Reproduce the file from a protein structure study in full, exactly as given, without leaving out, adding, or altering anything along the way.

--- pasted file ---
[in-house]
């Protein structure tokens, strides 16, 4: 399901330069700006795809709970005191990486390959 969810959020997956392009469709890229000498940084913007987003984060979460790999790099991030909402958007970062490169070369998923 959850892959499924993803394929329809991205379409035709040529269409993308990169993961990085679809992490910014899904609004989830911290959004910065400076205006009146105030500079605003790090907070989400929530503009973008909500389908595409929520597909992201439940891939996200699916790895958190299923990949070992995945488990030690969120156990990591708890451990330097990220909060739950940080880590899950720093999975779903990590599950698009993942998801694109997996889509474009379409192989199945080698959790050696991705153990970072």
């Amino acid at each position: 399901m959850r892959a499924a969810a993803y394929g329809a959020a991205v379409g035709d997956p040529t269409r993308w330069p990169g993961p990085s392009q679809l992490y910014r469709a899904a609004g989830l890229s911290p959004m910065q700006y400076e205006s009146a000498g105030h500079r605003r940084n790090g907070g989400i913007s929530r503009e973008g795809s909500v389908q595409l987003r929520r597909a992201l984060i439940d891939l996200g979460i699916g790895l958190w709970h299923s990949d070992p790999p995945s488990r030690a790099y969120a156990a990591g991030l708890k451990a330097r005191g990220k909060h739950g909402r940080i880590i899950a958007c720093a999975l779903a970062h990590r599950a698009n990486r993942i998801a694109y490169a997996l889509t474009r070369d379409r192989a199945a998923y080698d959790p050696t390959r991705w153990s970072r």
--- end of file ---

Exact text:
[in-house]
């Protein structure tokens, strides 16, 4: 399901330069700006795809709970005191990486390959 969810959020997956392009469709890229000498940084913007987003984060979460790999790099991030909402958007970062490169070369998923 959850892959499924993803394929329809991205379409035709040529269409993308990169993961990085679809992490910014899904609004989830911290959004910065400076205006009146105030500079605003790090907070989400929530503009973008909500389908595409929520597909992201439940891939996200699916790895958190299923990949070992995945488990030690969120156990990591708890451990330097990220909060739950940080880590899950720093999975779903990590599950698009993942998801694109997996889509474009379409192989199945080698959790050696991705153990970072």
């Amino acid at each position: 399901m959850r892959a499924a969810a993803y394929g329809a959020a991205v379409g035709d997956p040529t269409r993308w330069p990169g993961p990085s392009q679809l992490y910014r469709a899904a609004g989830l890229s911290p959004m910065q700006y400076e205006s009146a000498g105030h500079r605003r940084n790090g907070g989400i913007s929530r503009e973008g795809s909500v389908q595409l987003r929520r597909a992201l984060i439940d891939l996200g979460i699916g790895l958190w709970h299923s990949d070992p790999p995945s488990r030690a790099y969120a156990a990591g991030l708890k451990a330097r005191g990220k909060h739950g909402r940080i880590i899950a958007c720093a999975l779903a970062h990590r599950a698009n990486r993942i998801a694109y490169a997996l889509t474009r070369d379409r192989a199945a998923y080698d959790p050696t390959r991705w153990s970072r």